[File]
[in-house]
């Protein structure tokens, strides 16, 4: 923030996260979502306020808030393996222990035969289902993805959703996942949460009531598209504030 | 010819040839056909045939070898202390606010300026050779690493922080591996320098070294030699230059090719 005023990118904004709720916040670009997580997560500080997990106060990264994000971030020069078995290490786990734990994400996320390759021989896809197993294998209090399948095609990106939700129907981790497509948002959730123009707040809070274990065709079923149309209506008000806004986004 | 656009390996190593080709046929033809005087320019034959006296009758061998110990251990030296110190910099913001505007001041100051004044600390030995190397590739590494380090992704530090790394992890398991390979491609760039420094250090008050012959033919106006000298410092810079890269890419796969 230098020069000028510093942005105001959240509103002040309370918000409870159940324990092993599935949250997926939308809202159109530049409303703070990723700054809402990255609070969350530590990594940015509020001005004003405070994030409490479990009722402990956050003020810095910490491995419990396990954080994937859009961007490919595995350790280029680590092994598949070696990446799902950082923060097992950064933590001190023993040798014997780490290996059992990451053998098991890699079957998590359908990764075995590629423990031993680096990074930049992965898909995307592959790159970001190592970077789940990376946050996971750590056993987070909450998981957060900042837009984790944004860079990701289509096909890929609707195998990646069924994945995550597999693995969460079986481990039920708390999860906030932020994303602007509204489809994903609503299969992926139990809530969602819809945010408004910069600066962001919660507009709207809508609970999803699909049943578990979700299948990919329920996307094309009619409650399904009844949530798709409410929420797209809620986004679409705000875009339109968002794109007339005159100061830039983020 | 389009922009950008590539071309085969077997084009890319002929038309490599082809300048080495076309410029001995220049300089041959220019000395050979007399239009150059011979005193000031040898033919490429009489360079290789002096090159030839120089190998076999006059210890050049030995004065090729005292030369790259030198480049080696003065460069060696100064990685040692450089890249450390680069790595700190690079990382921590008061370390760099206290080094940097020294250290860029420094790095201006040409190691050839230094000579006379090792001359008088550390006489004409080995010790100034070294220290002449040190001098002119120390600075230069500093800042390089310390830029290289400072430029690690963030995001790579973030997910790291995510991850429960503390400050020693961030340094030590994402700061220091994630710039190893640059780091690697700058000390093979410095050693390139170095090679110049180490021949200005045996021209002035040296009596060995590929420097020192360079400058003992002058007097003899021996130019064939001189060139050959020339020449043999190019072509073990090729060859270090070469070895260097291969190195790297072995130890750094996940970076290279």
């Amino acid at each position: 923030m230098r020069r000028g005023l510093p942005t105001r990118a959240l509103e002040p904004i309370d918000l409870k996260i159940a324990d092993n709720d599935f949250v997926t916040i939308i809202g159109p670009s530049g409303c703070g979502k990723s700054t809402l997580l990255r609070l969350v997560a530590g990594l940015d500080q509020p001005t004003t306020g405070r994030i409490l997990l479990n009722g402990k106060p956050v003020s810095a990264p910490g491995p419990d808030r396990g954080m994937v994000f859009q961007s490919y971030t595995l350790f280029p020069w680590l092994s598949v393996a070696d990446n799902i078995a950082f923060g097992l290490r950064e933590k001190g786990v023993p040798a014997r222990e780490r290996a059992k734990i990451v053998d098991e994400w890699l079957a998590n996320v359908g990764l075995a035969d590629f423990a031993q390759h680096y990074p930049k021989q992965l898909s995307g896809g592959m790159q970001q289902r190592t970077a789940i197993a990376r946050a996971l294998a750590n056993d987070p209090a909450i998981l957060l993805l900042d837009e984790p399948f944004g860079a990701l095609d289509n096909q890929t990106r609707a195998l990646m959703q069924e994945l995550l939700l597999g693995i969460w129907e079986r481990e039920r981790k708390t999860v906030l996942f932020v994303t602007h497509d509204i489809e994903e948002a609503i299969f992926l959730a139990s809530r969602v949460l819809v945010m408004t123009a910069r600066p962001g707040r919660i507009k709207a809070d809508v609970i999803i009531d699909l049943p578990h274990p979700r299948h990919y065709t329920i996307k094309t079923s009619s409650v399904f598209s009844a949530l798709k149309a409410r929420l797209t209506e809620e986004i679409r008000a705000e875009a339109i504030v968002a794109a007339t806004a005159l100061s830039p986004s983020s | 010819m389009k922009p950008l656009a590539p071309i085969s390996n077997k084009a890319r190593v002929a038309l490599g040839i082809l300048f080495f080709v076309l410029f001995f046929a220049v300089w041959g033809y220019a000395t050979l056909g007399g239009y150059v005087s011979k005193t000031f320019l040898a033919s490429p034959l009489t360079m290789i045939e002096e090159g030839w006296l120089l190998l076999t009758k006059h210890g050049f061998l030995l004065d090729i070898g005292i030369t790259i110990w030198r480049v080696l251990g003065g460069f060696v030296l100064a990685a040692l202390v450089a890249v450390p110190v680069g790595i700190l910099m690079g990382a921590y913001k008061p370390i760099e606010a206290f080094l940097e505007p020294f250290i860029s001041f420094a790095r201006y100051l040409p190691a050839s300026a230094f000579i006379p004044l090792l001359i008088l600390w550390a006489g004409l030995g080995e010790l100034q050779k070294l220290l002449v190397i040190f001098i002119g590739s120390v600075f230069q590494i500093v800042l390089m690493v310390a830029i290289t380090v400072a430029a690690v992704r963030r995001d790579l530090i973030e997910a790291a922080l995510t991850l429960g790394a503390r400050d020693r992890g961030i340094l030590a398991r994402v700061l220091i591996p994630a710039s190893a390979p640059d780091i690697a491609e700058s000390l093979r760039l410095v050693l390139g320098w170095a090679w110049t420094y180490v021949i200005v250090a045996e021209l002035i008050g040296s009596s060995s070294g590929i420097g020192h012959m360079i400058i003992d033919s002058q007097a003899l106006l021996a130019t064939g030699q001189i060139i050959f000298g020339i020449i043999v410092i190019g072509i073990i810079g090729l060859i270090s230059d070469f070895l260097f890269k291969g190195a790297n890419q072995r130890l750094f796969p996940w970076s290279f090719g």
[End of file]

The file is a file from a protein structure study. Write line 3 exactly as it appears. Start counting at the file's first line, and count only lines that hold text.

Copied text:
């Amino acid at each position: 923030m230098r020069r000028g005023l510093p942005t105001r990118a959240l509103e002040p904004i309370d918000l409870k996260i159940a324990d092993n709720d599935f949250v997926t916040i939308i809202g159109p670009s530049g409303c703070g979502k990723s700054t809402l997580l990255r609070l969350v997560a530590g990594l940015d500080q509020p001005t004003t306020g405070r994030i409490l997990l479990n009722g402990k106060p956050v003020s810095a990264p910490g491995p419990d808030r396990g954080m994937v994000f859009q961007s490919y971030t595995l350790f280029p020069w680590l092994s598949v393996a070696d990446n799902i078995a950082f923060g097992l290490r950064e933590k001190g786990v023993p040798a014997r222990e780490r290996a059992k734990i990451v053998d098991e994400w890699l079957a998590n996320v359908g990764l075995a035969d590629f423990a031993q390759h680096y990074p930049k021989q992965l898909s995307g896809g592959m790159q970001q289902r190592t970077a789940i197993a990376r946050a996971l294998a750590n056993d987070p209090a909450i998981l957060l993805l900042d837009e984790p399948f944004g860079a990701l095609d289509n096909q890929t990106r609707a195998l990646m959703q069924e994945l995550l939700l597999g693995i969460w129907e079986r481990e039920r981790k708390t999860v906030l996942f932020v994303t602007h497509d509204i489809e994903e948002a609503i299969f992926l959730a139990s809530r969602v949460l819809v945010m408004t123009a910069r600066p962001g707040r919660i507009k709207a809070d809508v609970i999803i009531d699909l049943p578990h274990p979700r299948h990919y065709t329920i996307k094309t079923s009619s409650v399904f598209s009844a949530l798709k149309a409410r929420l797209t209506e809620e986004i679409r008000a705000e875009a339109i504030v968002a794109a007339t806004a005159l100061s830039p986004s983020s | 010819m389009k922009p950008l656009a590539p071309i085969s390996n077997k084009a890319r190593v002929a038309l490599g040839i082809l300048f080495f080709v076309l410029f001995f046929a220049v300089w041959g033809y220019a000395t050979l056909g007399g239009y150059v005087s011979k005193t000031f320019l040898a033919s490429p034959l009489t360079m290789i045939e002096e090159g030839w006296l120089l190998l076999t009758k006059h210890g050049f061998l030995l004065d090729i070898g005292i030369t790259i110990w030198r480049v080696l251990g003065g460069f060696v030296l100064a990685a040692l202390v450089a890249v450390p110190v680069g790595i700190l910099m690079g990382a921590y913001k008061p370390i760099e606010a206290f080094l940097e505007p020294f250290i860029s001041f420094a790095r201006y100051l040409p190691a050839s300026a230094f000579i006379p004044l090792l001359i008088l600390w550390a006489g004409l030995g080995e010790l100034q050779k070294l220290l002449v190397i040190f001098i002119g590739s120390v600075f230069q590494i500093v800042l390089m690493v310390a830029i290289t380090v400072a430029a690690v992704r963030r995001d790579l530090i973030e997910a790291a922080l995510t991850l429960g790394a503390r400050d020693r992890g961030i340094l030590a398991r994402v700061l220091i591996p994630a710039s190893a390979p640059d780091i690697a491609e700058s000390l093979r760039l410095v050693l390139g320098w170095a090679w110049t420094y180490v021949i200005v250090a045996e021209l002035i008050g040296s009596s060995s070294g590929i420097g020192h012959m360079i400058i003992d033919s002058q007097a003899l106006l021996a130019t064939g030699q001189i060139i050959f000298g020339i020449i043999v410092i190019g072509i073990i810079g090729l060859i270090s230059d070469f070895l260097f890269k291969g190195a790297n890419q072995r130890l750094f796969p996940w970076s290279f090719g």